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Antidepressants Are Not the Only Option

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“It is easy to get a thousand prescriptions but hard to get one single remedy.” -Chinese Proverb. Over 33 million Americans are currently suffering from depression, and every single case is different from the last. There isn’t a cure for depression, but there are things that can help. However, many people are being written prescriptions without being given a chance to find out what the best option is for their own bodies and their own depression. Patients suffering from depression should be given healthy, natural options by their doctors instead of being prescribed antidepressants.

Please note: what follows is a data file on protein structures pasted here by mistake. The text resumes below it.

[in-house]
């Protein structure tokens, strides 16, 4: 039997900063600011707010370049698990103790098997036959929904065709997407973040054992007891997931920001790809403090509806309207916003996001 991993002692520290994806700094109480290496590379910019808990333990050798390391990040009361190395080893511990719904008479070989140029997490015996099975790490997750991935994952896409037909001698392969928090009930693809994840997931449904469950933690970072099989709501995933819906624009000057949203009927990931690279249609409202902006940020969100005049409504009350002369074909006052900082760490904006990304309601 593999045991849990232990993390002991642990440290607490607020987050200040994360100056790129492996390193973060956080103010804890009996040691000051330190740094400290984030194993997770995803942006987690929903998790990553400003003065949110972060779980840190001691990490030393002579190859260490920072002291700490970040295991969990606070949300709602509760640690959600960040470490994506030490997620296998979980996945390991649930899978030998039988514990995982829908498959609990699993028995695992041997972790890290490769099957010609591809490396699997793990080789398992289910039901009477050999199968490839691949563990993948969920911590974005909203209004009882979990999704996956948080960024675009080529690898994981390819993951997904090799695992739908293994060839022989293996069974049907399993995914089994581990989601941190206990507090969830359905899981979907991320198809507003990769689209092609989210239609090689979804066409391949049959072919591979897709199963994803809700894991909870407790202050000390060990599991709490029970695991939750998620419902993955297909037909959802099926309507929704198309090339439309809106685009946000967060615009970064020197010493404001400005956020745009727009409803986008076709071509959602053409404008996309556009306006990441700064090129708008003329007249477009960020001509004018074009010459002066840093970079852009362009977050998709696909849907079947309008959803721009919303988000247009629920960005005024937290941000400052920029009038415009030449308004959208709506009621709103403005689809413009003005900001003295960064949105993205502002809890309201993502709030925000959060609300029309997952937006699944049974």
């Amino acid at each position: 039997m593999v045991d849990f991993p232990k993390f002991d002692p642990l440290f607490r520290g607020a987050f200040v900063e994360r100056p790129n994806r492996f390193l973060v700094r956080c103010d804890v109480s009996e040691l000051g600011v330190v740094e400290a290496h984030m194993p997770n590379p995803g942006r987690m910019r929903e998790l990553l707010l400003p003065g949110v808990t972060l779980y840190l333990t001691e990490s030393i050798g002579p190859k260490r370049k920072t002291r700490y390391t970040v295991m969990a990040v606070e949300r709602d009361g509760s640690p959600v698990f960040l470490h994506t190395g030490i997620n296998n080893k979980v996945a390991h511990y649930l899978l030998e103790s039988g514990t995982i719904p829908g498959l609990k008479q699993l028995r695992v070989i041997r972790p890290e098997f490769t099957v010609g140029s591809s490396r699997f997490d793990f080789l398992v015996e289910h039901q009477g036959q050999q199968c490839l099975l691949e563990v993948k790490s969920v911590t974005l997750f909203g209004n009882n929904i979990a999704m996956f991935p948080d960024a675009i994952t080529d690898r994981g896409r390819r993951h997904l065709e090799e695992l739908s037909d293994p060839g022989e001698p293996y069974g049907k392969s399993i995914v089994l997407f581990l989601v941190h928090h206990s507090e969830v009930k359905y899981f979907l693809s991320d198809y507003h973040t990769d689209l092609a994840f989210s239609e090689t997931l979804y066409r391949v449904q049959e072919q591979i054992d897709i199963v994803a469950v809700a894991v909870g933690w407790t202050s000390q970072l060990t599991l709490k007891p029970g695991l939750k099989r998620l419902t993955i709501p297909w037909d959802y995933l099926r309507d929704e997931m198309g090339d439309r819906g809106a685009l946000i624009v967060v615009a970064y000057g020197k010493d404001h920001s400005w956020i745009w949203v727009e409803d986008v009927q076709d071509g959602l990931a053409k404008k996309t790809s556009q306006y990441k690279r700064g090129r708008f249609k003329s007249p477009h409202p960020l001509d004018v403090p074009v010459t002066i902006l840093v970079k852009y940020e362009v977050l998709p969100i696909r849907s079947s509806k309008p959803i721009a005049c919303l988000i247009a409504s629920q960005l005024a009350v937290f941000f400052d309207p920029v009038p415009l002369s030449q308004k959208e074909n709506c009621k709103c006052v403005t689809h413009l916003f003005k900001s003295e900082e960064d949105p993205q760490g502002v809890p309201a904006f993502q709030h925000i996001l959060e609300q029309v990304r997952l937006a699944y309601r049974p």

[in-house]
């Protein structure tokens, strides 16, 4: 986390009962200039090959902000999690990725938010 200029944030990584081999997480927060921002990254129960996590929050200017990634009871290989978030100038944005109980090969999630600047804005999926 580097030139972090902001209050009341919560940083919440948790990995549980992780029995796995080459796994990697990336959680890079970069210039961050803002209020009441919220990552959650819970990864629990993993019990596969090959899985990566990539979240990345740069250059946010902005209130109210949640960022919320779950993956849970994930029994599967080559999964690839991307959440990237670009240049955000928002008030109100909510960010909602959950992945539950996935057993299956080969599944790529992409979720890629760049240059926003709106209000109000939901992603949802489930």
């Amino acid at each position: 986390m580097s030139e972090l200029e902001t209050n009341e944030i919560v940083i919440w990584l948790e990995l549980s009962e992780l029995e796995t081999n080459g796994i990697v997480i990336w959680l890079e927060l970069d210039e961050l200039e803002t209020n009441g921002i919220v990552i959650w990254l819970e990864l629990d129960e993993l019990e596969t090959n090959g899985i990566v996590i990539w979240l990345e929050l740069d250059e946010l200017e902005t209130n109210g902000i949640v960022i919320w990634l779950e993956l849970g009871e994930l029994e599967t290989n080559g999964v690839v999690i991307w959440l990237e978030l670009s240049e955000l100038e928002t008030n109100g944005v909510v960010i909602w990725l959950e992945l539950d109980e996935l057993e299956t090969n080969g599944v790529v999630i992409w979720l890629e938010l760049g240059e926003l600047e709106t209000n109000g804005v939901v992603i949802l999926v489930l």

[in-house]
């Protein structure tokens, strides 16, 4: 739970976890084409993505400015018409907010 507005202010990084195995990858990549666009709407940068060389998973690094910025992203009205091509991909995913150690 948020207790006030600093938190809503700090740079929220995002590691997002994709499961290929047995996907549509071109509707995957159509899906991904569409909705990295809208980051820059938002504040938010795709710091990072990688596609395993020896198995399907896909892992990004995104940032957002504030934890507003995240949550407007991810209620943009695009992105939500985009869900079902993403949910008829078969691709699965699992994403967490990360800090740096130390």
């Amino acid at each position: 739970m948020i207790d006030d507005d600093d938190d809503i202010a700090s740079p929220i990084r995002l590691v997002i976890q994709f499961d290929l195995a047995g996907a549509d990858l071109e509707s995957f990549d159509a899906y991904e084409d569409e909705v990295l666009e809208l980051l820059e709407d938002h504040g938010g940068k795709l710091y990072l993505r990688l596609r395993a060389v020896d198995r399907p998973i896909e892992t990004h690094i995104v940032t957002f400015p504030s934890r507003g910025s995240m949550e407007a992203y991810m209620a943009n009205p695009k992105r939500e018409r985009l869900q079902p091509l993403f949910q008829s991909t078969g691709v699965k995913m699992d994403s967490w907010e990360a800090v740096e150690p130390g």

Normal, healthy exercise is shown to help depressed patients just as well as pills if not more due to the other health benefits. One of the main symptoms of depression is the lack of desire to do things. Things one used to love now seem trivial and unimportant. Exercise has been shown to help get patients up and out, which slowly, over time, helps treat that feeling of nothingness. Even if a person were to take antidepressants, it is encouraged that they make regular exercise a part of their routine. Using exercise to treat depression has also been shown to lessen the chance of a patient getting addicted to drugs and alcohol. Reed Steele, a 25 year old college graduate, fell into a depression after getting injured during his college’s cross country and track practices. He was unable to perform and therefore became depressed, and turned to alcohol and drugs, looking for the same escape running had given him. After becoming suicidal and later hospitalized, he was told by a doctor to try exercising again. Steele says "Exercise is extremely important for mental health. When I was really depressed I wasn't exercising ... I didn't have any desire to do anything." Five years after his injury, he says he feels himself again through the use of exercise. Although exercise as medicine doesn’t work for some people, it is just one of the many healthy options besides drugs. It is an option that should be offered to every patient suffering from the debilitating disease of depression.